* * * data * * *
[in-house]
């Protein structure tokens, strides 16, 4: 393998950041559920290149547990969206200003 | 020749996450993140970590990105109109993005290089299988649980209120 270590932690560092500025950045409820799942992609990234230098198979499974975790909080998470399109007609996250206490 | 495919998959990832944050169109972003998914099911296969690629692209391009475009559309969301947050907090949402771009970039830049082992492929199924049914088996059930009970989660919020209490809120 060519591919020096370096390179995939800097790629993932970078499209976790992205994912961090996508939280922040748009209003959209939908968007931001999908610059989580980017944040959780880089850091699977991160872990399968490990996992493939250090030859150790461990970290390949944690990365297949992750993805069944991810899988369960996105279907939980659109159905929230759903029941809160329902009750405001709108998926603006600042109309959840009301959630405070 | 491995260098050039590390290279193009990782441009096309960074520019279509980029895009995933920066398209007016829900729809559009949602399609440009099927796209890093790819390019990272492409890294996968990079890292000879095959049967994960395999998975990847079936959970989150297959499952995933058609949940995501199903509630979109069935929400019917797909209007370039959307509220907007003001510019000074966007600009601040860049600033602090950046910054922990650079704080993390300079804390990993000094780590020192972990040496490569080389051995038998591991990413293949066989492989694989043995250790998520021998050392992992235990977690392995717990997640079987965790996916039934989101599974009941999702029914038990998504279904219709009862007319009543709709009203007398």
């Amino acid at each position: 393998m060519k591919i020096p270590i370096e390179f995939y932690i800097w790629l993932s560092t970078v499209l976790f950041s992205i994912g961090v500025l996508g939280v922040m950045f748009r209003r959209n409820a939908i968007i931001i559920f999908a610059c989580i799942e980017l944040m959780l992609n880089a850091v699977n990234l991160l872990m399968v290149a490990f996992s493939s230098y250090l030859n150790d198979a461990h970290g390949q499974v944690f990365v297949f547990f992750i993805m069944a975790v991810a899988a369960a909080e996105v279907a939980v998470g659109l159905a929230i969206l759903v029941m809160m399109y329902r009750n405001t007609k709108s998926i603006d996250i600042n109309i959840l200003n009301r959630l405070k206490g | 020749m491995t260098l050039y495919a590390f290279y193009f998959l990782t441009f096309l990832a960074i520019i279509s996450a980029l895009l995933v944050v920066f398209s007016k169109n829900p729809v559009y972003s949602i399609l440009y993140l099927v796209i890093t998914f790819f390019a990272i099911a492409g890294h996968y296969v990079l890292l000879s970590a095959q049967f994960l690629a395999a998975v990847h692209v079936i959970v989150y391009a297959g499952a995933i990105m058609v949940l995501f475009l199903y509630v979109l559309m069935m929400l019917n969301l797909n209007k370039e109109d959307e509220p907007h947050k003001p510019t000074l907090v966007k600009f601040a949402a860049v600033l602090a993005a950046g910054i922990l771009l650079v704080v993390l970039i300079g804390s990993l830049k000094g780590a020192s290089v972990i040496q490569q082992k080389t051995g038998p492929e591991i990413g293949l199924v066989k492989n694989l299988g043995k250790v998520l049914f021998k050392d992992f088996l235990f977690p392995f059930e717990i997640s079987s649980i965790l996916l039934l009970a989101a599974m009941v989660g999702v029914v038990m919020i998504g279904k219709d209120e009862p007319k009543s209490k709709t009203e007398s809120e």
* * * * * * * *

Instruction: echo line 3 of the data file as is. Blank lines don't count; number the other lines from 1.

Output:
């Amino acid at each position: 393998m060519k591919i020096p270590i370096e390179f995939y932690i800097w790629l993932s560092t970078v499209l976790f950041s992205i994912g961090v500025l996508g939280v922040m950045f748009r209003r959209n409820a939908i968007i931001i559920f999908a610059c989580i799942e980017l944040m959780l992609n880089a850091v699977n990234l991160l872990m399968v290149a490990f996992s493939s230098y250090l030859n150790d198979a461990h970290g390949q499974v944690f990365v297949f547990f992750i993805m069944a975790v991810a899988a369960a909080e996105v279907a939980v998470g659109l159905a929230i969206l759903v029941m809160m399109y329902r009750n405001t007609k709108s998926i603006d996250i600042n109309i959840l200003n009301r959630l405070k206490g | 020749m491995t260098l050039y495919a590390f290279y193009f998959l990782t441009f096309l990832a960074i520019i279509s996450a980029l895009l995933v944050v920066f398209s007016k169109n829900p729809v559009y972003s949602i399609l440009y993140l099927v796209i890093t998914f790819f390019a990272i099911a492409g890294h996968y296969v990079l890292l000879s970590a095959q049967f994960l690629a395999a998975v990847h692209v079936i959970v989150y391009a297959g499952a995933i990105m058609v949940l995501f475009l199903y509630v979109l559309m069935m929400l019917n969301l797909n209007k370039e109109d959307e509220p907007h947050k003001p510019t000074l907090v966007k600009f601040a949402a860049v600033l602090a993005a950046g910054i922990l771009l650079v704080v993390l970039i300079g804390s990993l830049k000094g780590a020192s290089v972990i040496q490569q082992k080389t051995g038998p492929e591991i990413g293949l199924v066989k492989n694989l299988g043995k250790v998520l049914f021998k050392d992992f088996l235990f977690p392995f059930e717990i997640s079987s649980i965790l996916l039934l009970a989101a599974m009941v989660g999702v029914v038990m919020i998504g279904k219709d209120e009862p007319k009543s209490k709709t009203e007398s809120e």